Young soccer fan whose emotional Christmas video went viral got to meet Union star Keegan Rosenberry

ethan2.jpg
Dave Zeitlin

Young soccer fan whose emotional Christmas video went viral got to meet Union star Keegan Rosenberry

In a couple of days, Keegan Rosenberry will report to his first U.S. national team camp.

Ethan Chambers, a 9-year-old from Pottstown, got to congratulate the Philadelphia Union right back in person. And tour around the Union’s training facility with him. And play a game of pool against him.

“You don’t get to play pool with a famous soccer player all the time!” Ethan gushed to reporters at the Power Training Complex on Friday.

You certainly don’t. But then again, this 9-year-old has been enjoying a lot of new things these days.

It all began on Christmas when his parents, Shawn and Tanya, surprised him with Union season tickets and a Rosenberry autograph. Shawn then posted Ethan’s emotional response on Twitter (not an avid social media user, he enlisted help of some younger people), at which point his phone practically buzzed out of his pocket.

As some news outlets caught wind of the story, so did the Union, who reached out to the Chambers family about coming to Chester to meet Rosenberry, who absolutely loved Ethan’s reaction when he first saw it on Twitter.

“I think I was just as excited as Ethan was,” said Rosenberry, the 2016 MLS Rookie of the Year runner-up. “What makes our job so special is playing for people like that, playing for people that love the team so much. That’s what makes the home games special. And it’s anybody that has that passion but especially the kids. To see how emotional he was and how happy he was to be here today was incredible for me.”

Ethan was a little shy at first as Rosenberry greeted the family and told him, “I’ve never seen someone so excited to get tickets.” But he warmed up as he received his own jersey and toured the building, checking out the locker room (the carpet was soft enough to his liking), the pool (both the swimming and billiards variety) and the film room (“They even have a movie theater?!” Ethan exclaimed). By the time they got back to the weight room, Ethan was smiling and a seasoned pro at giving interviews to both the TV and print media, explaining why he loves soccer so much.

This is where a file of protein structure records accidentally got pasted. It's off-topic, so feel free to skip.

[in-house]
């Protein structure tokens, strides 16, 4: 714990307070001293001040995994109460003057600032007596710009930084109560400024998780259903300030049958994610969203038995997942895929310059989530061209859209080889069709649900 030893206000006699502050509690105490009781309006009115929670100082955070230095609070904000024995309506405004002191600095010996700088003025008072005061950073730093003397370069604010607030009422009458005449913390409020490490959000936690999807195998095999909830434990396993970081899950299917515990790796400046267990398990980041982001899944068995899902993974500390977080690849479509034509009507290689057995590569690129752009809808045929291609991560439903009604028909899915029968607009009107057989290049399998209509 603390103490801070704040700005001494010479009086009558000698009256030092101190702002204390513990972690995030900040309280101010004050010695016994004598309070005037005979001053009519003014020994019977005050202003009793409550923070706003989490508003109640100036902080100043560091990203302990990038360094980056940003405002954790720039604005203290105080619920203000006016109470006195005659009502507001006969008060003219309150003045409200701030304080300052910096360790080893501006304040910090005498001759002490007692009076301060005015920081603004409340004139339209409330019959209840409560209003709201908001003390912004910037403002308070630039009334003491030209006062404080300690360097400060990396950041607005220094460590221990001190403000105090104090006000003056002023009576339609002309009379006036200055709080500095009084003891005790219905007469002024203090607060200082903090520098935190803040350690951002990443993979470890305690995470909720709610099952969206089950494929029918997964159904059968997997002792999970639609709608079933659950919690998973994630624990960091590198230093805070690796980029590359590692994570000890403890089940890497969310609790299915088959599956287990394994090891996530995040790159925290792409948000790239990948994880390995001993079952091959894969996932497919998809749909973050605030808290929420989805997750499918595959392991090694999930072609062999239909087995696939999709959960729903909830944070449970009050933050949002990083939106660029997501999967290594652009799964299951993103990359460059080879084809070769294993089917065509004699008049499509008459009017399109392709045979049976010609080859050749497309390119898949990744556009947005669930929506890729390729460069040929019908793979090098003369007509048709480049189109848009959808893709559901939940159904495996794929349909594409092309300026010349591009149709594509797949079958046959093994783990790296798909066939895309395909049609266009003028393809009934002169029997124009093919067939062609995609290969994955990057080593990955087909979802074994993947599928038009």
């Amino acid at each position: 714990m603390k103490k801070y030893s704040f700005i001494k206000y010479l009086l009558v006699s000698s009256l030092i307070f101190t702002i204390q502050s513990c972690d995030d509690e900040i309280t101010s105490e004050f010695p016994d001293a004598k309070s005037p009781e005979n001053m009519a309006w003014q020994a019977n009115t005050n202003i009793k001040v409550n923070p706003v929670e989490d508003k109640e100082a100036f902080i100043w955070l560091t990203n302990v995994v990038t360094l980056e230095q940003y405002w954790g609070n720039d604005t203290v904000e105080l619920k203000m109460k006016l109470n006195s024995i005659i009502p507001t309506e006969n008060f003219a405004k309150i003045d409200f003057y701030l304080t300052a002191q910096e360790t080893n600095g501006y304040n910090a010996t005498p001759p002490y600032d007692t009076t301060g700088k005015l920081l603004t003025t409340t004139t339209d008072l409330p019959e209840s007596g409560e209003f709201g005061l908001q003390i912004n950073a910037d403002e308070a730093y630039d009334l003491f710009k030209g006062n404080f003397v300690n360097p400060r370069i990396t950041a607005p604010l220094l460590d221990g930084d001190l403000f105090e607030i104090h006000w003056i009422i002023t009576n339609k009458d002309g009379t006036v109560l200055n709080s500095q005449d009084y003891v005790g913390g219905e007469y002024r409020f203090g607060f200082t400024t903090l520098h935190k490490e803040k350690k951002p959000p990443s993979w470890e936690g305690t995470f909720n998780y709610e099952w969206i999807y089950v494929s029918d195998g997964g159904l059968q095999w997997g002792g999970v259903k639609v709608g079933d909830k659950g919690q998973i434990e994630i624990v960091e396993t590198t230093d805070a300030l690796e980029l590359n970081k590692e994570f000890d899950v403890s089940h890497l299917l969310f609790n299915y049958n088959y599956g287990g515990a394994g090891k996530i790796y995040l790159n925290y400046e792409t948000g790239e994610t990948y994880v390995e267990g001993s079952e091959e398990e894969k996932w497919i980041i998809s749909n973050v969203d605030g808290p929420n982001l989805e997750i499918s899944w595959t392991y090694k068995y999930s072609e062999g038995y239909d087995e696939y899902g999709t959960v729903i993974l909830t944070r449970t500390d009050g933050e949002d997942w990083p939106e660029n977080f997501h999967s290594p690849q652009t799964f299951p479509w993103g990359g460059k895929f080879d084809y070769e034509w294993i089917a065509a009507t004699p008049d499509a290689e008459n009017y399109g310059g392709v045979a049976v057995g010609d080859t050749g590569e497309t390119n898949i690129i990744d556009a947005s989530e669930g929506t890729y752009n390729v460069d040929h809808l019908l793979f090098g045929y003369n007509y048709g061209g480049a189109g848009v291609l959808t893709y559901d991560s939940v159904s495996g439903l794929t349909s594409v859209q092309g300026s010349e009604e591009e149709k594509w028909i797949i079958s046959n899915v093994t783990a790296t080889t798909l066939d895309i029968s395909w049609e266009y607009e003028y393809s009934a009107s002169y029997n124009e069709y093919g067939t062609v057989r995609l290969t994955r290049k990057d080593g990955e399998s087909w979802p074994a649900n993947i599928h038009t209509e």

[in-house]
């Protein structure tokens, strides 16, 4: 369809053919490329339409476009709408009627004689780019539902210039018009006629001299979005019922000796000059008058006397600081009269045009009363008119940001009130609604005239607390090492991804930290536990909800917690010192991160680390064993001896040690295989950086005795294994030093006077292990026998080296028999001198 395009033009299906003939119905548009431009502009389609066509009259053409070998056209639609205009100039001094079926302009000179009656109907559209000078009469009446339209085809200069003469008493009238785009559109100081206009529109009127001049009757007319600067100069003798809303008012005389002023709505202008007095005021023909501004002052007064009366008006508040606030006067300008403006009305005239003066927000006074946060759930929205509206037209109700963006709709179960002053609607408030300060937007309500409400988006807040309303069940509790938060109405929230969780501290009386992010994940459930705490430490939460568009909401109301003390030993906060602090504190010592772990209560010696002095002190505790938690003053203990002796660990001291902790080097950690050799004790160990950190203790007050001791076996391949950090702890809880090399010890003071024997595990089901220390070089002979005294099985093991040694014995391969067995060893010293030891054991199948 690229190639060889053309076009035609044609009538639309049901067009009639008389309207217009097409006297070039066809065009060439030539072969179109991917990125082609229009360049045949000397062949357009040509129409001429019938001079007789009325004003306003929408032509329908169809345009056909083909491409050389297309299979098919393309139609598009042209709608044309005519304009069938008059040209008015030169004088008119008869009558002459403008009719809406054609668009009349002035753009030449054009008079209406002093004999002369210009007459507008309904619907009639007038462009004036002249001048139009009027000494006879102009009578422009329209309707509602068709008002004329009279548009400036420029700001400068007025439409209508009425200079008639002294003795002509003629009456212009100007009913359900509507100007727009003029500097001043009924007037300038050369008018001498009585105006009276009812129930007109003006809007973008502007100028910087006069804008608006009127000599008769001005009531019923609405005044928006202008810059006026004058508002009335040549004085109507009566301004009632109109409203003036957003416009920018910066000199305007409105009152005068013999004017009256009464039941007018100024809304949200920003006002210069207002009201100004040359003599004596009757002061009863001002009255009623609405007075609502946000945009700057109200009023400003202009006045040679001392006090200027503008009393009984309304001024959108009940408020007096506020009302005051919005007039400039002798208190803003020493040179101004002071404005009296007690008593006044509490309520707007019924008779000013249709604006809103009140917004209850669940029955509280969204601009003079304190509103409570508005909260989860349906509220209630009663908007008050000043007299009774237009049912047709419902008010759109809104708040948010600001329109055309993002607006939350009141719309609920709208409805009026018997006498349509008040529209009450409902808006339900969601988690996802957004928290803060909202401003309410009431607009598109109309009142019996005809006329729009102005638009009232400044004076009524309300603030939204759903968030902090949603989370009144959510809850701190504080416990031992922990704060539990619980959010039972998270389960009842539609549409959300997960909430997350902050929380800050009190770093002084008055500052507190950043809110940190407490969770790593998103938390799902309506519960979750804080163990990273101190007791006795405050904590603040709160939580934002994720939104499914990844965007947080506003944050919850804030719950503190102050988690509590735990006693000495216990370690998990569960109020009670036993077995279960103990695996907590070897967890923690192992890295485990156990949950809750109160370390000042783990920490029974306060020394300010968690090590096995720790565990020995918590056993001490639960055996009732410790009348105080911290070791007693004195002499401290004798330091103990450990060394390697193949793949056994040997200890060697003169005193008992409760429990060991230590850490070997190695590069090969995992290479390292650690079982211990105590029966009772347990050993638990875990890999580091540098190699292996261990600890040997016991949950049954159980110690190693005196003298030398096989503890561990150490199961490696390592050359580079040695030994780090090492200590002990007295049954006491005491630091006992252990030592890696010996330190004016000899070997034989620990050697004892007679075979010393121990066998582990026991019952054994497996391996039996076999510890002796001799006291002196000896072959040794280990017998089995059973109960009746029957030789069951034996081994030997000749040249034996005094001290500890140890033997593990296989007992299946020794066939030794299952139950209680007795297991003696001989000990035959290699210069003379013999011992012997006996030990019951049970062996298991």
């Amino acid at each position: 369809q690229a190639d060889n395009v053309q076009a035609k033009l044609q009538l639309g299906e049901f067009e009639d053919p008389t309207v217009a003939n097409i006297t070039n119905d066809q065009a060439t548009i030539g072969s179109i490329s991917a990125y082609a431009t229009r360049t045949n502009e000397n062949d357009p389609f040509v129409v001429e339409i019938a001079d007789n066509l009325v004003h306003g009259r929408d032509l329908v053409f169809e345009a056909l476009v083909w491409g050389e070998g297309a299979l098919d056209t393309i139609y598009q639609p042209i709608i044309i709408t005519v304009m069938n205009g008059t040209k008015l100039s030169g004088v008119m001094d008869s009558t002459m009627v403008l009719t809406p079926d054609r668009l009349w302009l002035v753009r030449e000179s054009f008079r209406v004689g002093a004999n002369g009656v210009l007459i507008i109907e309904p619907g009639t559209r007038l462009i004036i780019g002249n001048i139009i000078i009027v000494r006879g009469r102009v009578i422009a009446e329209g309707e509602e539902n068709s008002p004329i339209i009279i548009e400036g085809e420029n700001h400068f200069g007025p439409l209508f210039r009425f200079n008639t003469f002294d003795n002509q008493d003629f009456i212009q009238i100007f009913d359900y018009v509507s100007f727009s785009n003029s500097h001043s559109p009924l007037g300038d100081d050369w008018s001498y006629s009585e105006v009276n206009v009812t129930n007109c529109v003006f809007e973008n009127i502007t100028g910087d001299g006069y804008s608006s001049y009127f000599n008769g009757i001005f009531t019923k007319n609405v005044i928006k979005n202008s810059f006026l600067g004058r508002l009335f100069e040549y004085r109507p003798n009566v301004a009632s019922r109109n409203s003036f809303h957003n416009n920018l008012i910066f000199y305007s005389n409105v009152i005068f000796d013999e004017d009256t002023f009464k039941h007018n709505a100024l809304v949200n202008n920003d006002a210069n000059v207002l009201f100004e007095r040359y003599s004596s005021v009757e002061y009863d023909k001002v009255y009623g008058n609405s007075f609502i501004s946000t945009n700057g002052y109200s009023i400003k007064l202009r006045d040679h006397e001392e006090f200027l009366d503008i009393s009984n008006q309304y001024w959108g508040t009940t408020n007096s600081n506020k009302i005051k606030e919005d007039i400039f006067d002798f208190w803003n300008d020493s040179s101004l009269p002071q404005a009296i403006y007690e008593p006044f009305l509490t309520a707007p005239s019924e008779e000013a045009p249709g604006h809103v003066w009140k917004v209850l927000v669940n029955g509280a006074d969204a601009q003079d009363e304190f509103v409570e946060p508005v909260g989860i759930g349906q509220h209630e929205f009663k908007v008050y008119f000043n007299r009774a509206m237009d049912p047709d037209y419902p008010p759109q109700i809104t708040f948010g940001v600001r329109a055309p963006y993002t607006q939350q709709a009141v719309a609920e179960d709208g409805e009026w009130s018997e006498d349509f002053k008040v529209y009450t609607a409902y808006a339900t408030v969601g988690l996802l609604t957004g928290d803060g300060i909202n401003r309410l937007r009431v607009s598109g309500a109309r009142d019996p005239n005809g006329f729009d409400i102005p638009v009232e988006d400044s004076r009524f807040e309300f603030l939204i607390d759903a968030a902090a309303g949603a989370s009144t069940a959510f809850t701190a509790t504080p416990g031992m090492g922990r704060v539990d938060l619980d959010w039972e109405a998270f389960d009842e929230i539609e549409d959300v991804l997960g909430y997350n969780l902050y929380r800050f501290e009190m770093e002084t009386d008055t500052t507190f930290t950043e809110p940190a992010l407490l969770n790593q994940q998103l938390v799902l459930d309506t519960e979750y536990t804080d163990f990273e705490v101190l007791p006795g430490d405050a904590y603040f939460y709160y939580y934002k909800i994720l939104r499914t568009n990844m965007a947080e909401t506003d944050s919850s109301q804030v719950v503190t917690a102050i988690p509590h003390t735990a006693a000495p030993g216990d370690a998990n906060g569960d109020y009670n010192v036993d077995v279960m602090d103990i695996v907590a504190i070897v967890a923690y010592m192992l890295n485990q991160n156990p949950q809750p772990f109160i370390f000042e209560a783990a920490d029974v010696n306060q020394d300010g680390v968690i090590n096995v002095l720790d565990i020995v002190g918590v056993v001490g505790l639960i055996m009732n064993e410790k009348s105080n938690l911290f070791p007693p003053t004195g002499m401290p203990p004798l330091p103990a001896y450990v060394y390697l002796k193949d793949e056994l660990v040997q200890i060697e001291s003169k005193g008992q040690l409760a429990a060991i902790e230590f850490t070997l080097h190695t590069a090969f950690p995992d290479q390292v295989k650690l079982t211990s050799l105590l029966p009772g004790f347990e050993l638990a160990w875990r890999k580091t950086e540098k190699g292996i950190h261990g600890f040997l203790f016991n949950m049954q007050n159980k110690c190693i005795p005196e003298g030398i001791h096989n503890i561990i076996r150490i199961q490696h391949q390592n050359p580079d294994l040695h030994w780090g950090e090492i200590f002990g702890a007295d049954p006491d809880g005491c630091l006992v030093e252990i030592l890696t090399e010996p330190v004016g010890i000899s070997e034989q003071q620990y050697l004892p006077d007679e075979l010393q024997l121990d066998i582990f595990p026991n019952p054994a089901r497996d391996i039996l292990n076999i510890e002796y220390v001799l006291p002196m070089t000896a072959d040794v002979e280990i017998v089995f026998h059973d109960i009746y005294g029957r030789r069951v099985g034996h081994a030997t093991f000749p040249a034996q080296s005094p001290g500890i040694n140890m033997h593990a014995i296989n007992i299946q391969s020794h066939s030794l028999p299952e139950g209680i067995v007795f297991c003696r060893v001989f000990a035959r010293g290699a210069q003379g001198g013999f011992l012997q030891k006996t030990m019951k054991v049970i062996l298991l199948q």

“I tried the other sports and they just didn’t work for me,” he said. “But with this, I understand it and I love it.”

Ethan went to his first Union game in June — a 3-2 loss to the Vancouver Whitecaps — with his Pottsgrove Force club team. Loving the view of the Delaware River and how close the seats seemed to the field, he’s been hooked ever since.

“We’re all huge sports fans but I can honestly say I was never a soccer fan until he started playing because I didn’t understand it,” Shawn said. “We watch all the [Philly] teams and this is the only team where he’s like, ‘Can we watch the Union tonight?’”

Shawn added that the “accessibility” of Union players sticking around to sign autographs after the game is a big reason why the team is catching on with a younger generation — and why the sport should continue to grow. Friday’s tour, of course, was another example of that kind of accessibility.

“With the big teams [in Philly], you don’t necessarily think about soccer,” he said. “But it’s all we talk about in our house.”

They’ll have a lot more to talk about in their house now after getting an up-close look at where the team trains, with the Union’s brightest young star serving as their personal tour guide. Here are some photos from what turned out to be a nice little event in Chester:

Now a country music artist, ex-Phillie Brett Myers hopes to play in Philly

Now a country music artist, ex-Phillie Brett Myers hopes to play in Philly

Much like he was on the mound, Brett Myers is giving everything he has to create a name for himself in the music industry. And he is doing it by being his "own man." 

Unlike the mainstream pop-country that appears in your head when you think of the genre, Myers has set out to be different. When asked about the country music of today, Myers does not agree with the direction it is going. His first album, "Backwoods Rebel," describes the former Phillies’ starter and his music accurately — rebellious and unconventional. Myers’ music is country with a twist of rock but holds back from the mainstream pop country of today. 

“They kill it, don’t get me wrong,” Myers said this week in a phone interview with CSNPhilly.com. “But it’s not my cup of tea. Every song is about a girl and sitting on a tailgate. I think it is pop country that is out now. Country music is about songwriting and storytelling. I see these guys like Luke Bryan singing these songs, and I see they have six guys write the song. I mean, does it really take six guys to write a song? That frustrates me because I am a singer and songwriter. I live in this world. I don’t live in their fairytale world that they are singing about.